“My marriage keeps getting better and better and I never have to work at it.”
That’s not a statement you hear often. Instead, we hear that “building a successful marriage takes work.”
Building a leadership team that works well together and achieves desired outcomes involves more people than a marriage does, but leaders often approach these relationships like a newlywed: “We had an amazing courtship; we share so much in common; we want the same things; we’re always going to be great together.” After the interview and courtship process ends, there is an assumption that both people are on the same page and are headed in the same direction, and that by working under the same roof they will maintain alignment forever.
In a marriage, sharing a home does not guarantee a married couple will align their actions and decisions to build a successful marriage. Instead, while the remnants of wedding cake are still in the freezer, both of the newlyweds learn about each other’s annoying habits and start to make decisions about how to spend the partnership’s resources. This often leads to friction. The same happens with leadership teams. When the newly hired team member arrives, his or her habits and decisions are often not as idyllic as were assumed during the interview process. How this inevitable friction is handled is critical for building a successful leadership team.
For a married couple, the friction can result in silent fuming or emotional outbursts. It often takes time to find the third way to alleviate the friction: providing constructive feedback so both partners better understand the situation, why it is an issue and what to do about it.
Don’t Assume They’ll “Get It”
Constructive feedback is also essential in building a successful leadership team. It is a high-risk assumption, that people will “get it” when they join a new company; that they will make decisions aligned with the company’s objectives, and not do things that are outside accepted company norms.
For the business leader, silently fuming that the newly hired employee is violating a cultural norm or making misaligned decisions rarely improves the situation. Equally unproductive in building a trusting leadership team are emotional outbursts conveying frustration to the newly hired for not realizing the seemingly obvious. Instead, the third option of providing constructive feedback to the new hire is more likely to produce the desired results.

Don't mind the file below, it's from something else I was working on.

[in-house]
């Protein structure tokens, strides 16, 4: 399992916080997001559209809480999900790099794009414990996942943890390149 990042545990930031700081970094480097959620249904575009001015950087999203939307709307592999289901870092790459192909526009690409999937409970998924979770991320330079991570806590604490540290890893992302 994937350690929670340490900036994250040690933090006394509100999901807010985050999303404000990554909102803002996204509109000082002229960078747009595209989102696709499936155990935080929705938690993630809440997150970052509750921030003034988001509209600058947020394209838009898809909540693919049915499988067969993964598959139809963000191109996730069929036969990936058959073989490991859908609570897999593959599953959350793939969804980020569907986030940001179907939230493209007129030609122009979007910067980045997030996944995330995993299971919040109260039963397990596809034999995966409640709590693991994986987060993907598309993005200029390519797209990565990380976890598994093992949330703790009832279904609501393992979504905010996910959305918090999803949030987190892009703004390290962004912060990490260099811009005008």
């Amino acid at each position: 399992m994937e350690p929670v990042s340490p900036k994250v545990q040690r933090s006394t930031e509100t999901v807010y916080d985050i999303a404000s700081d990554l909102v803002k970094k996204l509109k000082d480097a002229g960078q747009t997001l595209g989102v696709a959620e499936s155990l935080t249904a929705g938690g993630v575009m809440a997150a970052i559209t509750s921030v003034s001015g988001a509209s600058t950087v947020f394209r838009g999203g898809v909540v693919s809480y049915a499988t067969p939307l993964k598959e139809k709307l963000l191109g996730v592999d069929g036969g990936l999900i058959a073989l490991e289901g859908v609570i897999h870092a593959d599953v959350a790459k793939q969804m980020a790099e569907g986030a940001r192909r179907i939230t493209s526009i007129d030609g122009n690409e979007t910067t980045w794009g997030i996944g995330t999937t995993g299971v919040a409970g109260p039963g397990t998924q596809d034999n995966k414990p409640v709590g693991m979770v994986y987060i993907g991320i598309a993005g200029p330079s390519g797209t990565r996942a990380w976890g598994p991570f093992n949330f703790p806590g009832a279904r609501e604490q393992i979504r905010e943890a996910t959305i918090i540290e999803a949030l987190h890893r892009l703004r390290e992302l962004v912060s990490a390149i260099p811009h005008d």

Article Continues Below
Providing constructive feedback takes time. Doing it on the fly, through email or with biting humor can make the situation worse. Thoughtful and specific feedback that helps the receiver understand why something is a problem is more likely to alleviate the misalignment. Often, people will provide broad feedback, such as, “You need to be more careful,” instead of taking the time to provide unambiguous details such as, “The document that went to the client had errors that hurt the company’s credibility and value proposition. We had a similar instance 10 years ago; therefore, we implemented this proofing process for any document sent to a client to prevent it from happening again.”
Teach the “Invisible Lines”
Constructive feedback is helpful, but when there is a constant need to give feedback it is often a sign that many important things are undefined and not clear to the newly hired. There are “invisible lines” the leader must communicate to the newly hired regardless of their extensive experience or expertise. Every company has invisible lines, the same way every marriage does — the fatal assumption is assuming every party knows where the lines are and knowing if they’ve crossed them. Most new husbands find out early on there are a lot of invisible lines in a marriage especially when it comes to bathrooms and dirty dishes. When invisible lines are not defined beforehand, there will be frustration. The line crosser gets tired of constantly being reprimanded while the line enforcer resents the need to police the other party.
Throughout the years, I have witnessed an issue that arises over the holidays. In many closely held companies, the day after Thanksgiving is not a paid holiday, and the founder expects people to be on the job as usual. However, often the new executive hire has spent his entire career in corporate America and has always had the Friday off, so he wrongly assumes this company does as well. When his subordinates ask, he assumes it is a paid holiday, and he unknowingly crosses an invisible line. The founder will fume, but this could have been easily avoided if the founder pointed out the invisible line and the reason why it existed before it was crossed.
We rarely hear of people discussing how their fulfilling marriages were a piece of cake that didn’t require dealing with friction in a constructive way and letting their partner know what invisible lines were important to them and why. The same is true for building a leadership team. It helps to realize the amazing feelings of the courtship will not automatically continue simply because you work under the same roof. Providing constructive feedback and letting new team members know about the “invisible lines” to watch for is more likely to produce the desired results and a successful leadership team.